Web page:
The title of this blog, Leading Blended Learning, came out of a deeply held desire to change the way school looks and feels for kids in my district. It came from a place where I looked at what school was offering and realized that the phenomenal teachers and leaders at each of our 51 campuses had the capacity to give kids more than what we were giving them. We could challenge them to be great and they would rise to it. I have spent the better part of the last ten years trying to figure out how to lead an authentic shift from good enough to amazing. Its not so much about wanting our district to have national exposure, or to be the best in show across the State of Georgia, but rather its about making sure that those kids that I met in my office as a middle school principal who had a twinkle in their eyes could see a future where they made it happen.
I look at the community that I have adopted as my own, after 15 years and having left and returned, it is my hometown now and I see tremendous intellect, strength of spirit, and ingenuity. I see compassion, dedication, and work ethic. I see possibilities. But, I also see self imposed limitations. I see hoops and rules and low expectations. I see bias and hear way too many "bless your hearts." So many of the young people in our community don't believe that they have the power to change not only their world, but the grander world that is at their fingertips. We are now globally competitive, but so limited in global awareness. We can see video of a conflict in a country 2500 miles away and espouse solutions, but seem to be willing to look deeply at the conflict in front of us that limits our impact. We want to protect our kids from the harsh realities of the world, without realizing that those same arms that hug and protect also stunt and limit growth and opportunity.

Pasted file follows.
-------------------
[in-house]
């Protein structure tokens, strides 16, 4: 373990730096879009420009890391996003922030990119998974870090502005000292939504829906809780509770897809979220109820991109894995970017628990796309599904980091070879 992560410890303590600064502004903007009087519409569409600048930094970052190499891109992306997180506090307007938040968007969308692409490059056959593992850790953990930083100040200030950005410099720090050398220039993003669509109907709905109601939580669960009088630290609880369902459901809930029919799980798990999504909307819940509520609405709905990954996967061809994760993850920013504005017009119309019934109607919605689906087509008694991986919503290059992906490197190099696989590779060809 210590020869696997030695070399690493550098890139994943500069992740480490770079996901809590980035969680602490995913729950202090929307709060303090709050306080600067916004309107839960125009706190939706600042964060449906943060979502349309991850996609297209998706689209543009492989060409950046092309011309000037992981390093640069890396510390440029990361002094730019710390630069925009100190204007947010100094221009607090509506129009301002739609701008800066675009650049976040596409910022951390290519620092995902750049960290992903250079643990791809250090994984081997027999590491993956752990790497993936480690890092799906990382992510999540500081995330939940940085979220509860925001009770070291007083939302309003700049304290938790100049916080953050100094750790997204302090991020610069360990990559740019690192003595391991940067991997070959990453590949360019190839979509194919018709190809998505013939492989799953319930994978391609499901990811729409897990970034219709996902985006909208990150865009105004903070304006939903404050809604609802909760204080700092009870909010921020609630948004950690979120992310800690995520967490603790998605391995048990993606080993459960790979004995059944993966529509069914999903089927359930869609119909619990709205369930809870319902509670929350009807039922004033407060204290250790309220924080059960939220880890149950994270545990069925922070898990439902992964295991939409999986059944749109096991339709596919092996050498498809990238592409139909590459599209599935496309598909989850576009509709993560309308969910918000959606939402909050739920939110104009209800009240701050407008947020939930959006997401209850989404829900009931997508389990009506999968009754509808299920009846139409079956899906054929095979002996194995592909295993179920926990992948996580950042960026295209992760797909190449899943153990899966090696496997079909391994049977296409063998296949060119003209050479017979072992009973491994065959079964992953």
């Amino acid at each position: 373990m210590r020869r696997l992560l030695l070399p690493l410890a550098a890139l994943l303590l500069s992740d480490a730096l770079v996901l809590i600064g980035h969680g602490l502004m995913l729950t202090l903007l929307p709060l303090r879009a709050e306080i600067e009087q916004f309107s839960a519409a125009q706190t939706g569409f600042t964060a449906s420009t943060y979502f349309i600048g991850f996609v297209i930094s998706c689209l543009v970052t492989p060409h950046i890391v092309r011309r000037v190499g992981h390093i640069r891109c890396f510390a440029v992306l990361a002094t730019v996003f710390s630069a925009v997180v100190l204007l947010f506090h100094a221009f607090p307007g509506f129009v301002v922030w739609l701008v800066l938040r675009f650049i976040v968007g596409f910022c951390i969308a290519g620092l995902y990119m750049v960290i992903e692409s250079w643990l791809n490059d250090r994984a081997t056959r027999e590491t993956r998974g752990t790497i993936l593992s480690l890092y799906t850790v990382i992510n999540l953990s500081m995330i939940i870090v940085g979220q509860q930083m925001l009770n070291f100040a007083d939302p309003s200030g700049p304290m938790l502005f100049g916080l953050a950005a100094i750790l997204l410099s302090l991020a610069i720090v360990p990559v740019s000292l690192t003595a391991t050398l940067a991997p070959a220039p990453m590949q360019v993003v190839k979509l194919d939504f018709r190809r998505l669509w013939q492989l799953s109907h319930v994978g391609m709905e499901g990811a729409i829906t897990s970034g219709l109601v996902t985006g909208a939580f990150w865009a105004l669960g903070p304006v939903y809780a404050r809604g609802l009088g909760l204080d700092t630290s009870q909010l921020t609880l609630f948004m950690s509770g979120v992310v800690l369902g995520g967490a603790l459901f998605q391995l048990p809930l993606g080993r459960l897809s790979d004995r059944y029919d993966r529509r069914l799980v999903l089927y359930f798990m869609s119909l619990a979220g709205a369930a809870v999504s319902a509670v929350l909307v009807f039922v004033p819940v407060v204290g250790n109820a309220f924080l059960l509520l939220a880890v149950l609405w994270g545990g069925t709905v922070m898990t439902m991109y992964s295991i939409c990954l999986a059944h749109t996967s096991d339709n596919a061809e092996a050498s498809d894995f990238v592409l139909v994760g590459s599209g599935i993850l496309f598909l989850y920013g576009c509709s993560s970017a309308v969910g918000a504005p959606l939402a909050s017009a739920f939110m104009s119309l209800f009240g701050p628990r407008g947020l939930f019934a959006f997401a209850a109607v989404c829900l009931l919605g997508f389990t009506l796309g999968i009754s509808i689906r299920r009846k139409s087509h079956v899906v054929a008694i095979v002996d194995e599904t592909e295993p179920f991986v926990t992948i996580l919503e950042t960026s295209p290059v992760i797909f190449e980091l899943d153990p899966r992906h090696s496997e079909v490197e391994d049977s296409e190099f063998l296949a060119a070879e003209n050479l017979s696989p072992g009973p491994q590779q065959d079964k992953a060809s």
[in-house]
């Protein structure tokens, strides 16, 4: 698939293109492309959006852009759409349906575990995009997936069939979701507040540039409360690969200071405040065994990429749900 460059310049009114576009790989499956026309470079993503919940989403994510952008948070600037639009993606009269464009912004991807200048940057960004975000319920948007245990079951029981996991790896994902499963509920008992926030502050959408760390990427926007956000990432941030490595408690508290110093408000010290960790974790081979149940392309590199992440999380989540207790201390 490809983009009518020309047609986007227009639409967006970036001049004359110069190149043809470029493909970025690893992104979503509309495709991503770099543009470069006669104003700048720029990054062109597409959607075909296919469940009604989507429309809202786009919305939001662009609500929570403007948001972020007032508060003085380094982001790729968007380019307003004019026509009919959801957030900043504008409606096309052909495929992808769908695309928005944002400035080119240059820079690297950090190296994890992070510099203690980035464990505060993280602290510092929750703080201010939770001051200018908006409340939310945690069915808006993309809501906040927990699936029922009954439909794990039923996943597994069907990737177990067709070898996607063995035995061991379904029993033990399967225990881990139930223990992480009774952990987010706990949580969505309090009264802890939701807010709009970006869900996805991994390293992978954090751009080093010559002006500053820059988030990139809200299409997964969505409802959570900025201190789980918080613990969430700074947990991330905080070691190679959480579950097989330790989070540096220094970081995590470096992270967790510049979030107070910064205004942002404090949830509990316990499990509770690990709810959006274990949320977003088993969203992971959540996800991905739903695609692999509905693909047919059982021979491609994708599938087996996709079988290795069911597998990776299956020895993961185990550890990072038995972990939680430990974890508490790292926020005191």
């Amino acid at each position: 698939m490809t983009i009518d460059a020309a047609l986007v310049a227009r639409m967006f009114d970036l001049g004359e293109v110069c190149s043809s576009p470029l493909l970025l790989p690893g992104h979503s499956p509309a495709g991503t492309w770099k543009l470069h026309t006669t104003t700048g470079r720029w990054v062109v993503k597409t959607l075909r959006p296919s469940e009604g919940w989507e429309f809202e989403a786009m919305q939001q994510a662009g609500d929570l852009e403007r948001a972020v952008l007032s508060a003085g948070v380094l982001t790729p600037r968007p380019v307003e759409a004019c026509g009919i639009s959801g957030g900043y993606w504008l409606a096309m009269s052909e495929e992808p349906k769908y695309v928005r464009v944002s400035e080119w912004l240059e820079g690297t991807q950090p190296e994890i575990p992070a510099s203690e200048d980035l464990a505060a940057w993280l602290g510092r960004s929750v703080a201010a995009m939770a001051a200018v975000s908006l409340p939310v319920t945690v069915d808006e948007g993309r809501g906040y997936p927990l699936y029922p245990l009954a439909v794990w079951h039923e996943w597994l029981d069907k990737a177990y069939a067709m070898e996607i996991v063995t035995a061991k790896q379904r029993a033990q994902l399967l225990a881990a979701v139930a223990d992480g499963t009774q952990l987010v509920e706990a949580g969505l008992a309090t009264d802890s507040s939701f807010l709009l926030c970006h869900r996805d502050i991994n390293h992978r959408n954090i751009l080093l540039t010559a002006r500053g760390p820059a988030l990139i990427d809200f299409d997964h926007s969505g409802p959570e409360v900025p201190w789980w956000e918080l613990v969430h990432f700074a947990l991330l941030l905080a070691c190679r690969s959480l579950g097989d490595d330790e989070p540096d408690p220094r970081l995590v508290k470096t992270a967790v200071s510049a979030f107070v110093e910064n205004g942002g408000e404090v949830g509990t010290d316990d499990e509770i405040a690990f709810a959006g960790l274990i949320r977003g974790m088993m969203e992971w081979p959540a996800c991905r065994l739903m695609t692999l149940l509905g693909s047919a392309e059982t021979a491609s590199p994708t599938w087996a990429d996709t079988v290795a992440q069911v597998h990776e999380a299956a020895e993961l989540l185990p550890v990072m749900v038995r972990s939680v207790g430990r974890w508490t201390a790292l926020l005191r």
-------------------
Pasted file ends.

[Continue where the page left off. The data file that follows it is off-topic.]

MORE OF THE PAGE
A wise advisor always said you got to start, and end, with the why. People have to know and see and feel and believe in the vision of the future that is better than the world they believe they exist in day to day. They don't have to understand it deeply, commit to it passionately, or even necessarily agree with it... but they have to be able to see it. Leadership towards this requires time, conversation, commitment, clarity, understanding, and steadfast focus. It requires meaningful interactions, engaging dialogue, and courage.